Samsung unveils new 200-megapixel image sensor for smartphones

The ISOCELL HP1 can adjust its pixel binning based on light level

Samsung Galaxy S21 camera

Samsung announced a new, 200-megapixel ISOCELL HP1 image sensor, which the company claims is the first for mobile devices.

The image sensor boasts 200 million 0.64μm pixels and the silicon is already small enough to fit in mobile hardware. However, while 200-megapixels may sound like a lot, it’s worth keeping in mind that like most high-megapixel sensors, the HP1 will make heavy use of binning.

Pixel binning, for those unfamiliar with the term, means combining multiple pixels into one larger pixel. It’s often used in phone cameras to squeeze out more detail in low-light scenarios.

What’s particularly neat about Samsung’s HP1 sensor is its ‘ChameleonCell’ tech, which can adjust the amount of binning depending on the light. In low light, the sensor can bin down at a factor of 16 to become a 12.5-megapixel sensor. Samsung claims that in this mode, it can produce much brighter, cleaner images.

However, while shooting in bright light, the sensor can bin by four to offer a 50-megapixel image. In this mode, the sensor can also shoot 8K video at 30fps. Moreover, the higher-resolution images will allow users to freely crop or resize without needing to worry about losing sharpness in the image.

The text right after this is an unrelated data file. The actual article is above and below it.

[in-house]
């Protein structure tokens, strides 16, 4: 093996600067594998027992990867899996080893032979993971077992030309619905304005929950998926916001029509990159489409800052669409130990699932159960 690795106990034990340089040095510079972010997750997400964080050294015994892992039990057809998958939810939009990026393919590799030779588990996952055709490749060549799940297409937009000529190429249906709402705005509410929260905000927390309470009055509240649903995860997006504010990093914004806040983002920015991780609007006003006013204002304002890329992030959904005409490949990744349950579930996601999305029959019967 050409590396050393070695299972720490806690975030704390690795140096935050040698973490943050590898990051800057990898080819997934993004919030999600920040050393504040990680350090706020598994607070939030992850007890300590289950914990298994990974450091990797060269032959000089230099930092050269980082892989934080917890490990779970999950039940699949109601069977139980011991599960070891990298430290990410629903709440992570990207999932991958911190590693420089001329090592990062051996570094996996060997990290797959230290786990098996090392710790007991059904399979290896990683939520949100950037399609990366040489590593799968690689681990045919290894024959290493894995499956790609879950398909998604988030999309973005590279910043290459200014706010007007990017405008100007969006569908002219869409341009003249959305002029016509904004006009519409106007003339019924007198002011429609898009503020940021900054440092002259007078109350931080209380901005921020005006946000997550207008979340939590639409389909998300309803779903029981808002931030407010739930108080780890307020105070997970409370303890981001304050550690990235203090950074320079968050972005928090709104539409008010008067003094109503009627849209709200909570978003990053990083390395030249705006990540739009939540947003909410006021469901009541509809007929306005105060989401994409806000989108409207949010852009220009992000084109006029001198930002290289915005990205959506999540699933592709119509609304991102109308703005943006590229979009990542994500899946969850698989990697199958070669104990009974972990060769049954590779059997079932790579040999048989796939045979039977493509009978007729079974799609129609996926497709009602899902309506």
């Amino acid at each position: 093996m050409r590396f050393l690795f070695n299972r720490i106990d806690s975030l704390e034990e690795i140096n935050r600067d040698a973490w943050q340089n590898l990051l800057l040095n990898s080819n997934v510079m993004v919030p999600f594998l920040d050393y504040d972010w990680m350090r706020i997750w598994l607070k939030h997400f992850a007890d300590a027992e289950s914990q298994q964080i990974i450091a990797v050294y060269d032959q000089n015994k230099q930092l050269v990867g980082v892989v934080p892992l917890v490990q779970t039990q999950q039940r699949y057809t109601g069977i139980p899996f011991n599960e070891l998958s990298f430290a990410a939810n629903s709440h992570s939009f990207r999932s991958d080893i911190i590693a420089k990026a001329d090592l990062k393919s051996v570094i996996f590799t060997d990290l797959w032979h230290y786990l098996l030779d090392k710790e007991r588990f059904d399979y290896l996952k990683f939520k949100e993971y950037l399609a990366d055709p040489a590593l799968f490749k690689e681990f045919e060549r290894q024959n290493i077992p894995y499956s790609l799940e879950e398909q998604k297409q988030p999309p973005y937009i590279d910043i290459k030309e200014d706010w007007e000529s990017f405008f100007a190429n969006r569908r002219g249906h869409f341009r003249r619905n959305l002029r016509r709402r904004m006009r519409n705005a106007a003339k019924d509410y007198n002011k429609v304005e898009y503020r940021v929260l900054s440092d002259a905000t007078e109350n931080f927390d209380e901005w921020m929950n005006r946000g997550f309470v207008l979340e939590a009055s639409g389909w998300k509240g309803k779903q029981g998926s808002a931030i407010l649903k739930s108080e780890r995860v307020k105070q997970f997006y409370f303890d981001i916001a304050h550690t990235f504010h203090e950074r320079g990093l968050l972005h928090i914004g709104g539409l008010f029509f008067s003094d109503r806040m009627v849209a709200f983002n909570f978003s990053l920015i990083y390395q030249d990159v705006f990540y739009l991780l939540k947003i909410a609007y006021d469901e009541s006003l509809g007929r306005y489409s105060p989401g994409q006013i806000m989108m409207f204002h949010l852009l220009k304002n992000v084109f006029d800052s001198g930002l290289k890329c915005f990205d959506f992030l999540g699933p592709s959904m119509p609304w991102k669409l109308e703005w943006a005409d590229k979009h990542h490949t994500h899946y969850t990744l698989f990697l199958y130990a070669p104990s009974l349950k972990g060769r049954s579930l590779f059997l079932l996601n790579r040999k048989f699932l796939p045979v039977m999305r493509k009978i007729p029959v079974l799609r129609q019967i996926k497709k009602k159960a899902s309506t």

As an example, if I take a picture with a smartphone camera, then zoom in or crop a smaller section of that picture, it doesn’t look as sharp. But if I do the same with my much higher resolution mirrorless camera, it retains a higher level of sharpness thanks to all the extra pixels. That’s effectively what Samsung’s going for with this sensor.

While the HP1 sensor definitely sounds good on paper, it’ll be interesting to see how well it performs in real-world tests. Samsung says samples of the HP1 are now available, and Engadget points out that the company’s Exynos 2100 chip already supports up to 200-megapixel sensors, suggesting we could see the HP1 in a future Galaxy flagship.

Source: Samsung Via: Engadget